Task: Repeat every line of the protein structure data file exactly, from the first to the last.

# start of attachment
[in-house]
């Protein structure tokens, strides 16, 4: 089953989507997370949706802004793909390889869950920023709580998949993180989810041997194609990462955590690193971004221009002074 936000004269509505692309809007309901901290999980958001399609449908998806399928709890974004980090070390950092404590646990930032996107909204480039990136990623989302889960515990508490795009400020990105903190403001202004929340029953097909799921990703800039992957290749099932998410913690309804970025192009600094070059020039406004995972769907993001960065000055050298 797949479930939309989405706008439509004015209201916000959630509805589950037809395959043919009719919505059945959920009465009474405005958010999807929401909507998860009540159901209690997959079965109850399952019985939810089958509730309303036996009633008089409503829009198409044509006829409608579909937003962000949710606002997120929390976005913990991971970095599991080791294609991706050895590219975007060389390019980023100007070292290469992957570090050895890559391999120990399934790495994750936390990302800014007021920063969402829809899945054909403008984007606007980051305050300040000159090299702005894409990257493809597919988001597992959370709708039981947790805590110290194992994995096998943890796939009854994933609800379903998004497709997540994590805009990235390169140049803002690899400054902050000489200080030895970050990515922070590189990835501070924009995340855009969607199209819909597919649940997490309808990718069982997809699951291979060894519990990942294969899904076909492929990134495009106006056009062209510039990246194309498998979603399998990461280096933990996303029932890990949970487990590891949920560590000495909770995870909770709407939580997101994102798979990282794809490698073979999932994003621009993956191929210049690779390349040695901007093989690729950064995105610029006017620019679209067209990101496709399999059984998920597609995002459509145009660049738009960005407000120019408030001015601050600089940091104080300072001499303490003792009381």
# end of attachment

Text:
[in-house]
């Protein structure tokens, strides 16, 4: 089953989507997370949706802004793909390889869950920023709580998949993180989810041997194609990462955590690193971004221009002074 936000004269509505692309809007309901901290999980958001399609449908998806399928709890974004980090070390950092404590646990930032996107909204480039990136990623989302889960515990508490795009400020990105903190403001202004929340029953097909799921990703800039992957290749099932998410913690309804970025192009600094070059020039406004995972769907993001960065000055050298 797949479930939309989405706008439509004015209201916000959630509805589950037809395959043919009719919505059945959920009465009474405005958010999807929401909507998860009540159901209690997959079965109850399952019985939810089958509730309303036996009633008089409503829009198409044509006829409608579909937003962000949710606002997120929390976005913990991971970095599991080791294609991706050895590219975007060389390019980023100007070292290469992957570090050895890559391999120990399934790495994750936390990302800014007021920063969402829809899945054909403008984007606007980051305050300040000159090299702005894409990257493809597919988001597992959370709708039981947790805590110290194992994995096998943890796939009854994933609800379903998004497709997540994590805009990235390169140049803002690899400054902050000489200080030895970050990515922070590189990835501070924009995340855009969607199209819909597919649940997490309808990718069982997809699951291979060894519990990942294969899904076909492929990134495009106006056009062209510039990246194309498998979603399998990461280096933990996303029932890990949970487990590891949920560590000495909770995870909770709407939580997101994102798979990282794809490698073979999932994003621009993956191929210049690779390349040695901007093989690729950064995105610029006017620019679209067209990101496709399999059984998920597609995002459509145009660049738009960005407000120019408030001015601050600089940091104080300072001499303490003792009381």